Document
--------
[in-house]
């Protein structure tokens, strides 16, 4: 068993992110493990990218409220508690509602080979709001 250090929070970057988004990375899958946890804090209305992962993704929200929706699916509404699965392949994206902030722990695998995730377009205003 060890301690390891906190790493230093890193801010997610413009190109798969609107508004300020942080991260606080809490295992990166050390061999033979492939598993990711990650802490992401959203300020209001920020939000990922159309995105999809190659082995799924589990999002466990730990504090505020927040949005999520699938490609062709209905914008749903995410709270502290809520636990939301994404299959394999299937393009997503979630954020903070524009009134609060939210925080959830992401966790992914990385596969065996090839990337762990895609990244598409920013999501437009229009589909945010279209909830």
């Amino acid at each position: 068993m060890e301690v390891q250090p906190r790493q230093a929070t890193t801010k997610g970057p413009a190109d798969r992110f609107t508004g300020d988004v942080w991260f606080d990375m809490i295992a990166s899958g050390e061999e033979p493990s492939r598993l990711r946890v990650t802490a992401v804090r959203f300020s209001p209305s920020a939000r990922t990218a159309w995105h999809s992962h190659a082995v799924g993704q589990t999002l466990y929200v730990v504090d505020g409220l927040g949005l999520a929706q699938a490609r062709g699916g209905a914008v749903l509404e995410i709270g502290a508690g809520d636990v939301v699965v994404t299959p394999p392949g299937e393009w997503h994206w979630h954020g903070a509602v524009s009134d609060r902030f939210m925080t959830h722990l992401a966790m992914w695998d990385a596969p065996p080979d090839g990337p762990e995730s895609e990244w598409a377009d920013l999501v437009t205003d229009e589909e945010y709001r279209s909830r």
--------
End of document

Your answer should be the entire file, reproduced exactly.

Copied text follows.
[in-house]
């Protein structure tokens, strides 16, 4: 068993992110493990990218409220508690509602080979709001 250090929070970057988004990375899958946890804090209305992962993704929200929706699916509404699965392949994206902030722990695998995730377009205003 060890301690390891906190790493230093890193801010997610413009190109798969609107508004300020942080991260606080809490295992990166050390061999033979492939598993990711990650802490992401959203300020209001920020939000990922159309995105999809190659082995799924589990999002466990730990504090505020927040949005999520699938490609062709209905914008749903995410709270502290809520636990939301994404299959394999299937393009997503979630954020903070524009009134609060939210925080959830992401966790992914990385596969065996090839990337762990895609990244598409920013999501437009229009589909945010279209909830």
């Amino acid at each position: 068993m060890e301690v390891q250090p906190r790493q230093a929070t890193t801010k997610g970057p413009a190109d798969r992110f609107t508004g300020d988004v942080w991260f606080d990375m809490i295992a990166s899958g050390e061999e033979p493990s492939r598993l990711r946890v990650t802490a992401v804090r959203f300020s209001p209305s920020a939000r990922t990218a159309w995105h999809s992962h190659a082995v799924g993704q589990t999002l466990y929200v730990v504090d505020g409220l927040g949005l999520a929706q699938a490609r062709g699916g209905a914008v749903l509404e995410i709270g502290a508690g809520d636990v939301v699965v994404t299959p394999p392949g299937e393009w997503h994206w979630h954020g903070a509602v524009s009134d609060r902030f939210m925080t959830h722990l992401a966790m992914w695998d990385a596969p065996p080979d090839g990337p762990e995730s895609e990244w598409a377009d920013l999501v437009t205003d229009e589909e945010y709001r279209s909830r």